Many people like to listen to music while outdoors, especially when biking, running, or even skiing. Unfortunately there are drawbacks including that it can be difficult to hear other people, cars, and even your phone unless you are listening to music at a very low volume. The earHero earbuds are a solution that because they are so tiny that they only partially block the ear canal, allowing you to easily hear everything around you.
Why It’s Great
Whether you do sports for fun or for fitness, you probably like to listen to music. I know I do. One of the biggest issues is that you can’t always hear cars coming if you’re on a road, and you can’t always hear signals and alerts such as phone calls and texts. Many headphones are also too bulky to fit comfortably under a helmet, and many can get in the way, bounce out, or be uncomfortable for sport enthusiasts. The earHero earbuds get around all of that by offering an incredibly thin and light alternative that can be worn under a helmet, allow you to hear cars and texts, and even let you answer a call without taking them out. Other uses could include security and even low-key headphone use, such as in class, or at work where you might not necessarily be encouraged to listen to music.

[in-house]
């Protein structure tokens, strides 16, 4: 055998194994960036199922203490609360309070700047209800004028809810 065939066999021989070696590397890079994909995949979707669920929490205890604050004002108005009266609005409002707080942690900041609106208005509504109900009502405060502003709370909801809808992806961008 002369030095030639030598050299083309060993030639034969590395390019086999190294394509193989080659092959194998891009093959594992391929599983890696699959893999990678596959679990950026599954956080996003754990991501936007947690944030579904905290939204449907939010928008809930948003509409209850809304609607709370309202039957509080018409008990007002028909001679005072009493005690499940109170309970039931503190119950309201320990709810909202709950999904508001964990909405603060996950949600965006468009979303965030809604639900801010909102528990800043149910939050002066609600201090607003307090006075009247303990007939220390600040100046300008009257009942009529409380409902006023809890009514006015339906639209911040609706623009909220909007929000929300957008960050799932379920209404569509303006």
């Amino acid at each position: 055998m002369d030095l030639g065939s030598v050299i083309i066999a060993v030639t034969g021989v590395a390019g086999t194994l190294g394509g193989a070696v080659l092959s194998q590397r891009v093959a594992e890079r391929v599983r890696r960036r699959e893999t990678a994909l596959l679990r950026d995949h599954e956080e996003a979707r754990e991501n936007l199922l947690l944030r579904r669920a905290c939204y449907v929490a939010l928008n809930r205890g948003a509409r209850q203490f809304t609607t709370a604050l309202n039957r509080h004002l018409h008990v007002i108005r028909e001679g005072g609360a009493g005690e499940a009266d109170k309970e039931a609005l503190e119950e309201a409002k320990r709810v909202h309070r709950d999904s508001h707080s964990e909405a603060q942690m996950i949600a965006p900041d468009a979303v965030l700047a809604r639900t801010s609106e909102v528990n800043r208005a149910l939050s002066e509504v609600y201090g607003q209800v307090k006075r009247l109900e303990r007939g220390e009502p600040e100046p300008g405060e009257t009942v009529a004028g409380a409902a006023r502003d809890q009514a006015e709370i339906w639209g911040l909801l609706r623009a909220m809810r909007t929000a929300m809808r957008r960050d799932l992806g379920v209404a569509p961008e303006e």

How They Work
earHero earbuds are essentially standard earbuds but much smaller. They were designed by audiologist Matt Murphy and are based on 7 years of research. Each earbud contains a tiny speaker and a retention cord that sits inside of the eardrum to keep the speaker in place. Then, the two speakers simultaneously transfer different audio signals to the brain, so that you can listen to them, as well as anything else at the same time. Unfortunately this also means that if you listen to your music on the top of volume, it’s also easier for others to hear what you’re listening to. Despite this, listening at a standard volume becomes a great deal more convenient when outdoors, at work, or biking and running.
The earHero comes in two versions although the earHero Sport is the most commonly marketed. The earHeroPro is marketed for security and professional audio usage (I.E. Special Ops), and both are designed to withstand extreme elements as well as shock and motion, making them perfect for high impact and standard sports.
The earHero costs $149, although it is sometimes on sale.
Owners can also spring for a bluetooth clip to help them with going hands free.
However, there are no specifications on audio quality, so to many, a $150 earbud purcahse is a big risk. What do you think? Are thin, lightweight, and highly durable earbuds worth the purchase price? Or is it not worth the money for something that is essentially a downsized version of what we already have? The earHero earbuds offer convenient and safety when outdoors, but most are not willing to pay the extra money for the convenience.